‘Murder on the Orient Express’ Production Designer Re-Creates Period of Opulence

In the 1974 version of “Murder on the Orient Express,” adapted from the classic Agatha Christie crime novel, a plethora of big Hollywood names came aboard, including director Sidney Lumet and stars Albert Finney, Lauren Bacall, Ingrid Bergman and Sean Connery.

The same can be said for this year’s version, set for release by 20th Century Fox on Nov. 10. Kenneth Branagh directed, and the stars include Judi Dench, Johnny Depp, Michelle Pfeiffer and Penélope Cruz.

To surround the top-shelf actors, BAFTA-winning production designer Jim Clay (“Children of Men,” “Great Expectations”) gave the story a look to match the grand history of the railroad and Christie’s beloved book.

Clay built the Orient Express train from the ground up. The trick was to make it beautiful and luxurious yet still camera-friendly. The crew built one set of train carriages for exteriors and interiors at Longcross Studios in London, and another set only for interiors. The carriages were made 12 inches wider than normal train cars, and floating walls and roofs were installed to facilitate the movement of the crew.

The camera team, led by Haris Zambarloukos, shot on large Panavision cameras with sizable lens boxes and 65mm Kodak film. “That’s a lot to carry up and down the corridors,” says Clay. “That’s why we edged it out a little bit — but every other dimension was accurate to the original. I think [Branagh] wanted full control of the environment as opposed to going out onto location with a real train and real carriages, which we could have done, but then we would have been subject to all of the unpredictability of trains on tracks and weather.”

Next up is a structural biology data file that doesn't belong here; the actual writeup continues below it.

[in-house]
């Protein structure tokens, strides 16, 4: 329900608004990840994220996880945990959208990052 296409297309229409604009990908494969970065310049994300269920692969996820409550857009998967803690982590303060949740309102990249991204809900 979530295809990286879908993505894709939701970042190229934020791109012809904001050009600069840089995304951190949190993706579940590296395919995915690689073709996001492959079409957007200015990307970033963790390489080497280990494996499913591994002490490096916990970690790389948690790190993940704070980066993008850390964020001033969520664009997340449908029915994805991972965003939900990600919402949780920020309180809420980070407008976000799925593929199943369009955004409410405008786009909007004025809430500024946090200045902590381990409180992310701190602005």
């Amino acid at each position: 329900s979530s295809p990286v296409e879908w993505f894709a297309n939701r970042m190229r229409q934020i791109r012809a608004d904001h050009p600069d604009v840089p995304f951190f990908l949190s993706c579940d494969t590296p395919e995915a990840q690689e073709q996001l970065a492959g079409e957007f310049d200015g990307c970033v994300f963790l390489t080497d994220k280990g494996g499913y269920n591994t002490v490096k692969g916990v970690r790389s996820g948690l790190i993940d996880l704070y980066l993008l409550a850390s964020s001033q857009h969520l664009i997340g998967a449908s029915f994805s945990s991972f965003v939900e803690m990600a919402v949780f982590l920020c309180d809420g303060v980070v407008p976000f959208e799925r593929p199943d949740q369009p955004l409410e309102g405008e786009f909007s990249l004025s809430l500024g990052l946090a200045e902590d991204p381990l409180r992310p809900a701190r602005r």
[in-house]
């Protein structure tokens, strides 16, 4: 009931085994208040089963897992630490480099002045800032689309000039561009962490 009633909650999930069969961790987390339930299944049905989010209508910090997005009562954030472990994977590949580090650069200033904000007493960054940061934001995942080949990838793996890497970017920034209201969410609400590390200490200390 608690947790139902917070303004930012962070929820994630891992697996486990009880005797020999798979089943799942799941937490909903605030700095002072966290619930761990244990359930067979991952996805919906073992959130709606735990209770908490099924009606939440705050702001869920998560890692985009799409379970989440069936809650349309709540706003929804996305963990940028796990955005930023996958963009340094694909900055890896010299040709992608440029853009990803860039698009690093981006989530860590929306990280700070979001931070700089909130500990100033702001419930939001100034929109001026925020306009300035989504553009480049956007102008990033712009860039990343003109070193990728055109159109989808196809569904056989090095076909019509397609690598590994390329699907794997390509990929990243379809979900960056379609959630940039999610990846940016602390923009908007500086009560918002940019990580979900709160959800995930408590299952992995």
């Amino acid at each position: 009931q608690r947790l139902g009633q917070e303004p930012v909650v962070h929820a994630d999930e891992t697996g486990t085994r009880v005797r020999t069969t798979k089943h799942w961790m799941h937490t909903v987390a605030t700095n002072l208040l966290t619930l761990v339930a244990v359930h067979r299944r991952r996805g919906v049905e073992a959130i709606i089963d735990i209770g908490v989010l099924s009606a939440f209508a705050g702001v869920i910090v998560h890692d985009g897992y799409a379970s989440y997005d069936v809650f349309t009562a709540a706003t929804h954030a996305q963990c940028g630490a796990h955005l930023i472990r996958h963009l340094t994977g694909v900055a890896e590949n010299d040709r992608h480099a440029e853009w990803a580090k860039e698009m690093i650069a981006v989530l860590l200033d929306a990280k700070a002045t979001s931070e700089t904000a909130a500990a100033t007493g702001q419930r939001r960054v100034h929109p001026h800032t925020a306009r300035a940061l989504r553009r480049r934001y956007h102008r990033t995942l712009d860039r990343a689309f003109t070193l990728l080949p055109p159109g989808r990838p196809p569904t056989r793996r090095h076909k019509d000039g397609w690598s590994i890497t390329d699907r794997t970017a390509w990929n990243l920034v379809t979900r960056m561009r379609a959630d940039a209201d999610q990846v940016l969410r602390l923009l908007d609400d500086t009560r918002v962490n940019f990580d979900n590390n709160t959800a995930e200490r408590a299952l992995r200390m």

Clay studied the 1974 film and decided that the new version needed a more modern look — “a more current style of shooting,” as he puts it.

“We tried to pare it back,” he explains. “The 1974 version and lots of the television versions that preceded us were quite ornate, art nouveau, slightly Victorian, with floral patterns etched on the windows and into the fabrics. Ken’s style is more minimalist, so we edged ours toward art deco and lines that were more geometric rather than floral. He was very conscious of keeping the backgrounds opulent and rich but not distracting.”

While this was Clay’s first collaboration with the veteran actor-director, the two have already begun work on Disney’s “Artemis Fowl” together. Clay is happy with the relationship. “[Kenneth] thinks big and shoots dramatically, which is a great thing for a production designer.”

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